Blackmon describes himself as a preservationist, having served on the Tampa Bay Estuary Board of Directors. After one of the worst red tides the area has seen, he says this is a major environmental concern. Blackmon says he would continue initiatives like oyster planting to keep the bay clean and free of red tide.

Turning to sports, the future of the Tampa Bay Rays in St. Pete is up in the air.

Both candidates want the Tampa Bay Rays to stay in the city, but Tropicana Field’s future is different.

For Blackmon, he wants to see new developments on the Tropicana Field site, possibly moving the Rays to Al Lang, turning that stadium into a shared space with the Tampa Bay Rowdies. He wants to see more companies moving to the city to stimulate economic growth, and feels the Tropicana site could be used for new office buildings. If the Rays were to leave St. Pete, Blackmon says his plans wouldn’t change much, focusing on building offices and potentially new hotels.

Welch says the issue of the Tampa Bay Rays is close to his heart. His grandfather’s woodyard was displaced from the interstate, and for the building of Tropicana Field. Due to this, he wants to make sure that displacement wasn’t for nothing, hoping to further economic development.

Through the county’s bed tax, he wants to potentially fund a new stadium for the Rays. The bed tax previously funded the development of Tropicana Field. Even if a new stadium doesn’t come to fruition, he could see the Rays using Al Lang.

We asked both candidates about two separate Tampa Bay Times articles accusing them of making remarks that may have offended some people.

One article accuses Blackmon of making disparaging remarks about women, Asian people and tenants on Facebook about a decade ago.

Blackmon says in his youth he has made jokes and inappropriate comments. He says he cannot find the posts on his Facebook page if they were there. Either way, he says it wasn’t right then, and it’s not right now. He says he fully owns up to and apologizes for anything he said in his youth, and hopes voters understand these posts date back to when he was somewhere between 17 and 22 years old. He adds he has never made any inappropriate comments while serving as an elected official.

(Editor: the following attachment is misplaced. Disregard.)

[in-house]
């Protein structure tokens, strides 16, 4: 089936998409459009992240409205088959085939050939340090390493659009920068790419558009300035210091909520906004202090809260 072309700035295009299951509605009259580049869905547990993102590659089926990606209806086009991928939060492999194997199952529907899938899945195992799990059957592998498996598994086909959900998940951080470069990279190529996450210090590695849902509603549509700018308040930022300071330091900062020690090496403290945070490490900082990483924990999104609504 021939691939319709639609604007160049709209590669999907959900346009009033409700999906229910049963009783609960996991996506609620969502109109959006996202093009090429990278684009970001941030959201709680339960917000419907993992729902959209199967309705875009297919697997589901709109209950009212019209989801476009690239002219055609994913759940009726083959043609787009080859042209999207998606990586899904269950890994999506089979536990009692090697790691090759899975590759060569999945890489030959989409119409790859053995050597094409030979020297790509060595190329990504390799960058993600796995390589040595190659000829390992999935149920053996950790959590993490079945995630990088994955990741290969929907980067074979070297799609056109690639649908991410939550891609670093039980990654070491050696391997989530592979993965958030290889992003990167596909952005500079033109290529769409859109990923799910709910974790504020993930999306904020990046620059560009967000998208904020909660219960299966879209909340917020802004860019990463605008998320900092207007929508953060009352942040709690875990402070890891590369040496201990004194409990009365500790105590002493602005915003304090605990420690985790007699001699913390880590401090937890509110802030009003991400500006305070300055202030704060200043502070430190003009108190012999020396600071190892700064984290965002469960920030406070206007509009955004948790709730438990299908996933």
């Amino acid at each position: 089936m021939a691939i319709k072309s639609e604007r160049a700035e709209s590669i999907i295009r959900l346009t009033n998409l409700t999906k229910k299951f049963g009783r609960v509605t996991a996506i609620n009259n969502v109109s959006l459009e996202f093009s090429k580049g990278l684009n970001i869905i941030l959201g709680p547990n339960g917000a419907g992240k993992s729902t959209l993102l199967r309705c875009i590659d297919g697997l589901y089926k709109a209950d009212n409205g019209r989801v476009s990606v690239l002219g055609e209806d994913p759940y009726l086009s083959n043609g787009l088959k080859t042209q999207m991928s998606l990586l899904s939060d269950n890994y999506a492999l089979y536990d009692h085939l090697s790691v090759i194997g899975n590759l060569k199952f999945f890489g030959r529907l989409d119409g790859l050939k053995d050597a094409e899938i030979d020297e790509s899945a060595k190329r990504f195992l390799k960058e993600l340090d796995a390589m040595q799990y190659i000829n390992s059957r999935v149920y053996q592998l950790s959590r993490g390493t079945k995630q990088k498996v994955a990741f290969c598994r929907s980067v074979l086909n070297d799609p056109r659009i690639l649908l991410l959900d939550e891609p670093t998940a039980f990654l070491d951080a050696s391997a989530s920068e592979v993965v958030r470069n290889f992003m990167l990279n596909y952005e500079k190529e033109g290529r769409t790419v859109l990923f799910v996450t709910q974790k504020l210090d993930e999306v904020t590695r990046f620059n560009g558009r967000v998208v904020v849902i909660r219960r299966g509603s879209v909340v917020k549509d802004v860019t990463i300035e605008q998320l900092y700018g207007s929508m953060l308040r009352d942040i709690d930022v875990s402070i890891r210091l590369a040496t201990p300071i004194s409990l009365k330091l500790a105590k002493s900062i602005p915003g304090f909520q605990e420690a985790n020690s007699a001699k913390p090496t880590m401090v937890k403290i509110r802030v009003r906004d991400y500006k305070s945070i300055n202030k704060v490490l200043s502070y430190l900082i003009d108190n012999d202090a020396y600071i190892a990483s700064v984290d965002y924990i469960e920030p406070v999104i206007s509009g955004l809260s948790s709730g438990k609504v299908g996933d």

A separate article accuses Welch of belonging to a church with values condemning homosexuality. In a 1995 letter to the newspaper, Welch writes about being pro-family and pro-life, and called the National Organization for Women a “far-left political group.”

He says his views have changed significantly in 30 years. He mentions raising his two daughters and developing a different viewpoint now on issues like homosexuality and the rights of women. Welch adds he led an effort to increase protections in a county-wide human rights ordinance to protect individuals from jobs and housing discrimination based on sexual orientation in 2008, along with protections for the transgender community. He says he’s glad he has learned and grown from his previous viewpoints.

In this election, neither candidate will likely receive 100% of the votes. However, both want to and plan to reach across the aisle and represent those that did not vote for them.

Welch says during the transition process, he wants to see every voice at the table, with the best ideas of how to move the city forward. No matter your vote, he wants your input on how to make St. Pete a better place for residents and tourists.

Blackmon shares similar sentiments. He says he loves to take meetings with anybody, no matter who you are or what your background is. He adds when like-minded people surround you all the time, there’s no true innovation or diversity. He hopes to gain perspective and insight from those who did not vote for him and work toward a city for everyone.

You can watch the full interviews with both candidates below:

Ten questions with Ken Welch

10 questions with Robert Blackmon